Platform: PC (Reviewed) / Mac
Developer: Sim Studio
When it comes to the Sims, there is one thing you can always be sure of – the dreaded expansion pack. The first game spawned so many extras you needed an entire shelf to store them (if you bothered with them at all, that is), and the second tried very hard to capitalise on fan madness in the same way. So it comes as no real surprise that Sims 3: Ambitions is already on the shelves six months after World Travels.
I must confess to approaching this expansion with a certain amount of scepticism. World Adventures at least had the benefit of an unusual concept to lift it out of the “same old expansion” slot and possibly revolutionise the game. At first glance, Ambitions looked to be nothing more than a pimped up copy of Sims 2: Open for Business, although with some neat additions.
The first of these rather lovely extras is the ability to control your Sim during work hours. Oh yes, you can turn them into the company idiot or the local hero, depending entirely on your decisions during work time. It is a massive improvement on having to sit and stare at a speeding clock while your Sim is at work.
There are only a few new Professions that allow this interaction, however. These include; Stylist, Firefighter, Private Investigator, Ghost Hunter and Architectural Designer, or any Self Employed careers.
In addition to the Professions, the game has undergone some additional changes to the overall controls and many of these have made the game even more seamless. One-click interactions with other Sims as well as new lifetime wishes and rewards, plus new skills and activities, add a little spice to the original.
And Sims can do laundry. Yeah. Not exactly something I was looking for in a game.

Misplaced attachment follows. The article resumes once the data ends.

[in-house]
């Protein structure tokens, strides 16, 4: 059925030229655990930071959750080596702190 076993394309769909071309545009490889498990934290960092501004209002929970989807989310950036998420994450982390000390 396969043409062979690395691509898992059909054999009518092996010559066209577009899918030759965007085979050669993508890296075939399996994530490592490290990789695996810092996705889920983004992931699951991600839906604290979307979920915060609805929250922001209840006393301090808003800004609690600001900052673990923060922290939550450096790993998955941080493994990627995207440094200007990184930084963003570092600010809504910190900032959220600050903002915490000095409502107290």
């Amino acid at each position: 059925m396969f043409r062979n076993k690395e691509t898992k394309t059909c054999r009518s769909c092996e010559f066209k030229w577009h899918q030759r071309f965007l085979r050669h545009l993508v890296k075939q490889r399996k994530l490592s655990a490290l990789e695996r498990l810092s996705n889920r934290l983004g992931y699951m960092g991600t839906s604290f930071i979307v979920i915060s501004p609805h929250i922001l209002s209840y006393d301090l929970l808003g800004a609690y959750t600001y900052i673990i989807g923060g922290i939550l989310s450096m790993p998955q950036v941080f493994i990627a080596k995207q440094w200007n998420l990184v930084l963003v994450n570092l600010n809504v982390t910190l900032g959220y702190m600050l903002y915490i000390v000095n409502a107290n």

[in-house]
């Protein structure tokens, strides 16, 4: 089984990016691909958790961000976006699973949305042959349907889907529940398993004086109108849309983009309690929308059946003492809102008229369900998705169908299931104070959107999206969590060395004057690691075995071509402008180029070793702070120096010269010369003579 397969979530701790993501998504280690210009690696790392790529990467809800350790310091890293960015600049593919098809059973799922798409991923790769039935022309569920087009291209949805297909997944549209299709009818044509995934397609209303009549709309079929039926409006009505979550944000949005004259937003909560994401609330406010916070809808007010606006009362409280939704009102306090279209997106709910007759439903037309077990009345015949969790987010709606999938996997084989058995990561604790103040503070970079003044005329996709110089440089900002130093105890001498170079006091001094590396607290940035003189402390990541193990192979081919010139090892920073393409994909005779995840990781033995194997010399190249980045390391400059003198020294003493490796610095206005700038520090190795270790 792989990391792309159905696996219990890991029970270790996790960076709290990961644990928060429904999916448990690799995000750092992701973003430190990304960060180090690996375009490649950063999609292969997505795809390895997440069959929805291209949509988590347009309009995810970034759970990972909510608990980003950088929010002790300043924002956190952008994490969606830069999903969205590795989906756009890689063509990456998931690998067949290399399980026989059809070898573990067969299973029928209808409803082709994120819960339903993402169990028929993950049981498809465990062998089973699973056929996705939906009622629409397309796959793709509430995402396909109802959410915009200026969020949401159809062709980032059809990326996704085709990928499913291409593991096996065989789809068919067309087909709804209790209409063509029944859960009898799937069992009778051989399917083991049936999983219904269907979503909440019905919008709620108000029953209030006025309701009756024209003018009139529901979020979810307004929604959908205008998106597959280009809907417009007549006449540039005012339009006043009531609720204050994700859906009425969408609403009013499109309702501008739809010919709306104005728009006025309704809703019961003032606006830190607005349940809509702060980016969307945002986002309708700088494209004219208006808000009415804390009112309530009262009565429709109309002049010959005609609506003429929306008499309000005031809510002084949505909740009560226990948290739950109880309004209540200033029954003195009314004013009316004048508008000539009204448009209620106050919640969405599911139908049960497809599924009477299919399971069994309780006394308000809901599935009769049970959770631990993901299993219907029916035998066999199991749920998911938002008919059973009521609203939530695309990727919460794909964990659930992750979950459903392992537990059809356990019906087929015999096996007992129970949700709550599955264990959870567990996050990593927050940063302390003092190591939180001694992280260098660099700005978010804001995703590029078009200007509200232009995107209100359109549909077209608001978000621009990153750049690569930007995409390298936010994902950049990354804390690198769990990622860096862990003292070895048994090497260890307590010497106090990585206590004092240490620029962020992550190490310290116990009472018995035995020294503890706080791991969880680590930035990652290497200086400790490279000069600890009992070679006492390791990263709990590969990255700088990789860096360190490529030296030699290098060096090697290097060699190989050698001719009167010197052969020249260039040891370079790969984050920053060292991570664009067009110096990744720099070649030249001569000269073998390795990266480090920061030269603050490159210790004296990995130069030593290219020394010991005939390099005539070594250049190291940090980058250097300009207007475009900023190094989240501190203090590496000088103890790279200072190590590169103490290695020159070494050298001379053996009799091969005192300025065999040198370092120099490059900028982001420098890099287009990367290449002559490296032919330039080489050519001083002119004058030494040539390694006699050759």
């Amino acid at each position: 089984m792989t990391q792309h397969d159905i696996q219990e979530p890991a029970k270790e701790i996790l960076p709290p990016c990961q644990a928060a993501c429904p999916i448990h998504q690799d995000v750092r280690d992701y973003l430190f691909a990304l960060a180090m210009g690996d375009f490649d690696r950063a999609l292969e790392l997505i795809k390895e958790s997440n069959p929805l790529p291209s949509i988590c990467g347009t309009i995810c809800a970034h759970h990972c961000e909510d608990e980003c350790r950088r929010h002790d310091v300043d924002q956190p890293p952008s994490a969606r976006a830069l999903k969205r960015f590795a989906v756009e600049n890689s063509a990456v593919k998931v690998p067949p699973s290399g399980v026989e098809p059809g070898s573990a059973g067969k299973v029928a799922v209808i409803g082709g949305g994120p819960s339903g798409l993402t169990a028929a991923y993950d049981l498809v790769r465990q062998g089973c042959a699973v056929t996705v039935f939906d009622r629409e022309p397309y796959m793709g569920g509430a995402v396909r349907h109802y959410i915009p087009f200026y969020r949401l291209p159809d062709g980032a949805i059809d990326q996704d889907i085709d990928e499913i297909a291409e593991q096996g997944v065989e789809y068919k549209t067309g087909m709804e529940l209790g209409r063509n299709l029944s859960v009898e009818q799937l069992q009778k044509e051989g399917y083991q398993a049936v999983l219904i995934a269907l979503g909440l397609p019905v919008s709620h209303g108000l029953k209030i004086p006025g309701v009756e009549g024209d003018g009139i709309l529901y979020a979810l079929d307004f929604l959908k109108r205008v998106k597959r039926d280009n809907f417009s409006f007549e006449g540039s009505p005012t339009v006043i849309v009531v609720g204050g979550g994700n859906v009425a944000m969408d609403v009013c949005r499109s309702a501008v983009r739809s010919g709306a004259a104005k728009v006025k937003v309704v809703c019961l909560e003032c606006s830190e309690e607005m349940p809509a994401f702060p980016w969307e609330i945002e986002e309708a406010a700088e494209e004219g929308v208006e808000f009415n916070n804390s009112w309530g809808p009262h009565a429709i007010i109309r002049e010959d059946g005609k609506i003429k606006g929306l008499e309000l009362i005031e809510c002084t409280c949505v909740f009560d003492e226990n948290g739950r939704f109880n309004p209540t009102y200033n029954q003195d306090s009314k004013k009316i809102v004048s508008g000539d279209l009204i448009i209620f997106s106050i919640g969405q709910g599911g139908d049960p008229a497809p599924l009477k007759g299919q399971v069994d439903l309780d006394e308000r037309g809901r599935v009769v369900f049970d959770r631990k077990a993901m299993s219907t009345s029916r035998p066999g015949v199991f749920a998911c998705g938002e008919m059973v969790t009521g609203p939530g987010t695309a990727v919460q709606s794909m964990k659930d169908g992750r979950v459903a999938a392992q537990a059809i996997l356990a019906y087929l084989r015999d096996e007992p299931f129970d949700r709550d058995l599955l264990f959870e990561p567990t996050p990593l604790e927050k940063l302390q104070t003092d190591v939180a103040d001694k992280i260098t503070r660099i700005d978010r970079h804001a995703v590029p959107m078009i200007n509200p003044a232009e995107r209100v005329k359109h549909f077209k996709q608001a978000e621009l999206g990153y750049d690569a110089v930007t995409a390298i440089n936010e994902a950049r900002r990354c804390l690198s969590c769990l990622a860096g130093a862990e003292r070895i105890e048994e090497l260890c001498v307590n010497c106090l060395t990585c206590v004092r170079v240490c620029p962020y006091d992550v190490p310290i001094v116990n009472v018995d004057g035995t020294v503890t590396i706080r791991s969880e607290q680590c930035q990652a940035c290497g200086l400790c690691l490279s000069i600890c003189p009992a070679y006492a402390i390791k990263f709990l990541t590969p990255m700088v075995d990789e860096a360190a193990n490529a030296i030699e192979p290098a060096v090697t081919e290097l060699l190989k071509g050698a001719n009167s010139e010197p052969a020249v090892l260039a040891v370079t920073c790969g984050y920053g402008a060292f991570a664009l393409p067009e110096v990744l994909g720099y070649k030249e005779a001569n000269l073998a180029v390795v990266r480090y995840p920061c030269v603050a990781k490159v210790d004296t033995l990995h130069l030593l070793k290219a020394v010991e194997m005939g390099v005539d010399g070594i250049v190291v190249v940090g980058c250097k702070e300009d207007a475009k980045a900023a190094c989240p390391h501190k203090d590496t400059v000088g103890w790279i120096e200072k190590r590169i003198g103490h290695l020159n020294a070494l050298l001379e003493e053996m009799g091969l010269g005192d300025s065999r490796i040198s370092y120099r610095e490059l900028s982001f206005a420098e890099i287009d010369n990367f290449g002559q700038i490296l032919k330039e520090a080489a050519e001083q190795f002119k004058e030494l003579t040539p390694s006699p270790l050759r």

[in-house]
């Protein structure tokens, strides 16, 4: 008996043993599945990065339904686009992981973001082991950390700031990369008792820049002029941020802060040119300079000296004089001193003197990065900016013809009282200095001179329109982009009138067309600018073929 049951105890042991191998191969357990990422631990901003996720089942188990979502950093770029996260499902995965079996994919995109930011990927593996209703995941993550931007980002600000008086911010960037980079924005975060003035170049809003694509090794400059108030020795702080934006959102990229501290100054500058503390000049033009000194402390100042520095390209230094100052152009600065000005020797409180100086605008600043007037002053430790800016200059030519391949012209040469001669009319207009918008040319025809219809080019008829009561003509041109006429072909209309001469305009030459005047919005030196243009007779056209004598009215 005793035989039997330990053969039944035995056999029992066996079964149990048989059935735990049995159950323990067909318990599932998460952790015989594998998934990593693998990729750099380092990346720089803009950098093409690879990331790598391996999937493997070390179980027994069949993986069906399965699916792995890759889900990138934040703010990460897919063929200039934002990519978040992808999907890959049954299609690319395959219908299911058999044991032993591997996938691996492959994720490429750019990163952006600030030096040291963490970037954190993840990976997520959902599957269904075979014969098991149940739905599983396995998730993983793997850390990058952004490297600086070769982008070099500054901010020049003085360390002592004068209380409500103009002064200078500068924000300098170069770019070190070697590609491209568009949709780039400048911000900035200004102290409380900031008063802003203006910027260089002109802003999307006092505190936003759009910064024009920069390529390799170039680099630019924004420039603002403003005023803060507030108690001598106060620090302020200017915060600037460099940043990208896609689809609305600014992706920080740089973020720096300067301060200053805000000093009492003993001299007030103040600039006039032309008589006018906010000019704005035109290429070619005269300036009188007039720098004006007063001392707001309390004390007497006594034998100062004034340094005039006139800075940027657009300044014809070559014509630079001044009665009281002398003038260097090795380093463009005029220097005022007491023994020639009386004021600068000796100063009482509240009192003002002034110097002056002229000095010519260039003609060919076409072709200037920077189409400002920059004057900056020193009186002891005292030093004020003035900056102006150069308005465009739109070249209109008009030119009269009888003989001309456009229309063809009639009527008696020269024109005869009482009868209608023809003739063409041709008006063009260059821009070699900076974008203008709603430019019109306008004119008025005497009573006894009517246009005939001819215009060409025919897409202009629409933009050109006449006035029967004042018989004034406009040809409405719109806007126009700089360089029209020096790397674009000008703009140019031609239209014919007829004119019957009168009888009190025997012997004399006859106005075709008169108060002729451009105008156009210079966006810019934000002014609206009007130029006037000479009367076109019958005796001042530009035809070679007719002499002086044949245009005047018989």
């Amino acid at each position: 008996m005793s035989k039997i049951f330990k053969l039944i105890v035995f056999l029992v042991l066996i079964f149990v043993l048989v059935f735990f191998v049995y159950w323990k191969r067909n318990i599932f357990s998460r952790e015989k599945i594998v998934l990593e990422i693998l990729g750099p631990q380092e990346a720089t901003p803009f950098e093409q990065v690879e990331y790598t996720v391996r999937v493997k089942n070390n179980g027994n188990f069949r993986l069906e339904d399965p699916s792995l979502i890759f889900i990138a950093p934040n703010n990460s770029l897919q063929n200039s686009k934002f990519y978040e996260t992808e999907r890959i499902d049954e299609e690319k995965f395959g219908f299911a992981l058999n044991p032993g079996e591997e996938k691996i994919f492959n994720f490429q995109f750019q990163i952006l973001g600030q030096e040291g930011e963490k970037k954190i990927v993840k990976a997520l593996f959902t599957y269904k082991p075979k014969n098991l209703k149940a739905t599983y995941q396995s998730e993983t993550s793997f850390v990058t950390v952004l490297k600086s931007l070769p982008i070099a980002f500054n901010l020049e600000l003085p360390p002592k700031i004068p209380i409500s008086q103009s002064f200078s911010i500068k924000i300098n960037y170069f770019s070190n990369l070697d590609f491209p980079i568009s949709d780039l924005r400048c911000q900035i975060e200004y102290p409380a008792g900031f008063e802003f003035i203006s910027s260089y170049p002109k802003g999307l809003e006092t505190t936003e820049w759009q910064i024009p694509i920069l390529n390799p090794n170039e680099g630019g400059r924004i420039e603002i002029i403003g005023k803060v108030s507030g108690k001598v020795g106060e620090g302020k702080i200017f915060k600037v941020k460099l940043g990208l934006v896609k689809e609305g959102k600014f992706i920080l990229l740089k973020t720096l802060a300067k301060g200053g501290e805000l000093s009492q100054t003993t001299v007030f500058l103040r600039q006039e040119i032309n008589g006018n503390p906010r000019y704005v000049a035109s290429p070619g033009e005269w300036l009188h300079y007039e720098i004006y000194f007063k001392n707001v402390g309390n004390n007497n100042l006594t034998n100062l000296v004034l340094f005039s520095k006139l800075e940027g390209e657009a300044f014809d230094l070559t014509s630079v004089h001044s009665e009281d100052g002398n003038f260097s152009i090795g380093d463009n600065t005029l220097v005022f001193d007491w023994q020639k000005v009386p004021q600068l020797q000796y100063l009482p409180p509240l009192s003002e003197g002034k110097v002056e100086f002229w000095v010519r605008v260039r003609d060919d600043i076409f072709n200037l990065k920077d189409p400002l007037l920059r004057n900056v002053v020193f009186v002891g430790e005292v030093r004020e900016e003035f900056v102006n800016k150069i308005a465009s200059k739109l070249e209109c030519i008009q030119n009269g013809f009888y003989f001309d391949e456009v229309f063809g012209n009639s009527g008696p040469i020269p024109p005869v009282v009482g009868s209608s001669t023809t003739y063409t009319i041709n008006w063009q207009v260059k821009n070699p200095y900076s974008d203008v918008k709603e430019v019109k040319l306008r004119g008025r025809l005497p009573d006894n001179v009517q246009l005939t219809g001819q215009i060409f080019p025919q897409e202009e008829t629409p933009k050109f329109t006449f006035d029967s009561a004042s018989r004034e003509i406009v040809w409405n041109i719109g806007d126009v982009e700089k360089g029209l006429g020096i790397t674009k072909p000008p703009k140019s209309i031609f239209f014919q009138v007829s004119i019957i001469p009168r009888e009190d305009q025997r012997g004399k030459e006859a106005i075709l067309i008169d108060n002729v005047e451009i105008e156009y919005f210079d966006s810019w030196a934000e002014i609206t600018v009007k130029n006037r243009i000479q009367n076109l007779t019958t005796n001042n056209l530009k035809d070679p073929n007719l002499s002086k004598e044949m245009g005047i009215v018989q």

When it comes to playing the various Professions, Sim fans will enjoy the new activities and the dry (often cheesy) humour that comes as part of the title. The Ghost Hunter and Private Investigator Professions offer up the usual cheesy Ghostbusteresque in-jokes and music, while the others throw in social commentary to round off the experience nicely.
Overall, all these Professions play well and are entertaining enough to make fans of the series rub their hands with glee. For those that think the Sims is a waste of time, this will not convert you. There are some frustrating issues and niggles that caused me to down tools in irritation, and I wasn’t as swept away by the experience as I was with World Adventures.
This expansion does not revolutionise and impress, rather it takes an old theme and makes it better. While this is not necessarily a bad thing, Ambitions is not as good as it should be to qualify as a cracking good expansion.
That said, however, there are some elements that really do shine. The new activities and skills are fantastically well developed and, when taken to their conclusion, offer Sims entirely new ways of making money. As tattoo artists, artists and even mad scientists, they can invent and create things that they can then sell to other Sims for cash.
Think farmer’s market a la Sims here. You even have to register as Self Employed at the City Hall. This is where the game gets interesting and offers you many entertaining hours of fun and madness. Complete with killer robots and ice sculptures.
It was at this point that the expansion finally fanned the flames of my old passion for this game and I was able to lose myself in the game at long last. This was soon quelled, however, by my discovering the inclusion of the Sim 3 Store. While this easy access portal to the world of Sims 3 microtransactions may seem nice and helpful, I find it to be a sign of the times and growing greed.
Paying for the privilege of owning that super fancy chair for my Sim’s house may be a personal choice, and one that many die-hard Simaholics will love, but I can’t help feeling that these extras should have been included in the £17.91 I paid for the game. I can’t find any comparisons, but I do have this faint memory of getting far more in-game extras (in terms of furnishings etc) back in the days of Sims and Sims 2.
- Fans will love it
- Some nice extras that add a richness to the original game
- Clever new careers that spice up the gameplay
- Not the most mind blowing expansion around
- Some distracting niggles
- It feels like “yet another expansion for cash”
The Short Version: It's another expansion that cashes in on the great Sims fan machine that offers some improvements on the original, but not enough to stop you from feeling slighty used. Wait for it to come out in the sales.